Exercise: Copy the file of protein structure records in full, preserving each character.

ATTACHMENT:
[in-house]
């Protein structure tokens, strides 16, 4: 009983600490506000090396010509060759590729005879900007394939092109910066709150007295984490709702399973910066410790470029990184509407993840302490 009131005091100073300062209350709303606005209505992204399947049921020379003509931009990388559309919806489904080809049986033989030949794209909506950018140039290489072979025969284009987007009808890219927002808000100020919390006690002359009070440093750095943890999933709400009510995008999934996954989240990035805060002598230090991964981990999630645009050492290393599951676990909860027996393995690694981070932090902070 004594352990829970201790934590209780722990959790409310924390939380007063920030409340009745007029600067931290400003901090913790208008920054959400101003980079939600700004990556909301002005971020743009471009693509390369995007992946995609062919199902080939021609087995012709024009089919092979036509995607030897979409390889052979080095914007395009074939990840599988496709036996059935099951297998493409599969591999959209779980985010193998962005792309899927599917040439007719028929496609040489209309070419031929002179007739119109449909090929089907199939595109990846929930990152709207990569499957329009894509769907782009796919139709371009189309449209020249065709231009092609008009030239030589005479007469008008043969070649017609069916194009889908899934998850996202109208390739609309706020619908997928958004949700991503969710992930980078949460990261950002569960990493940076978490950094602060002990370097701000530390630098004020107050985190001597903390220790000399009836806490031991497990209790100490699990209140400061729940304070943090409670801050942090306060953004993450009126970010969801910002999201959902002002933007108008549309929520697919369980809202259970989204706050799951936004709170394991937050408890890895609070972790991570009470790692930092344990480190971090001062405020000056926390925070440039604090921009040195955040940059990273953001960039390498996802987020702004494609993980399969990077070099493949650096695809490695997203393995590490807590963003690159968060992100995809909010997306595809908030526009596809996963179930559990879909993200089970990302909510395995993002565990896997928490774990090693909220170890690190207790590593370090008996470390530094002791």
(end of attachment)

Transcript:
[in-house]
């Protein structure tokens, strides 16, 4: 009983600490506000090396010509060759590729005879900007394939092109910066709150007295984490709702399973910066410790470029990184509407993840302490 009131005091100073300062209350709303606005209505992204399947049921020379003509931009990388559309919806489904080809049986033989030949794209909506950018140039290489072979025969284009987007009808890219927002808000100020919390006690002359009070440093750095943890999933709400009510995008999934996954989240990035805060002598230090991964981990999630645009050492290393599951676990909860027996393995690694981070932090902070 004594352990829970201790934590209780722990959790409310924390939380007063920030409340009745007029600067931290400003901090913790208008920054959400101003980079939600700004990556909301002005971020743009471009693509390369995007992946995609062919199902080939021609087995012709024009089919092979036509995607030897979409390889052979080095914007395009074939990840599988496709036996059935099951297998493409599969591999959209779980985010193998962005792309899927599917040439007719028929496609040489209309070419031929002179007739119109449909090929089907199939595109990846929930990152709207990569499957329009894509769907782009796919139709371009189309449209020249065709231009092609008009030239030589005479007469008008043969070649017609069916194009889908899934998850996202109208390739609309706020619908997928958004949700991503969710992930980078949460990261950002569960990493940076978490950094602060002990370097701000530390630098004020107050985190001597903390220790000399009836806490031991497990209790100490699990209140400061729940304070943090409670801050942090306060953004993450009126970010969801910002999201959902002002933007108008549309929520697919369980809202259970989204706050799951936004709170394991937050408890890895609070972790991570009470790692930092344990480190971090001062405020000056926390925070440039604090921009040195955040940059990273953001960039390498996802987020702004494609993980399969990077070099493949650096695809490695997203393995590490807590963003690159968060992100995809909010997306595809908030526009596809996963179930559990879909993200089970990302909510395995993002565990896997928490774990090693909220170890690190207790590593370090008996470390530094002791």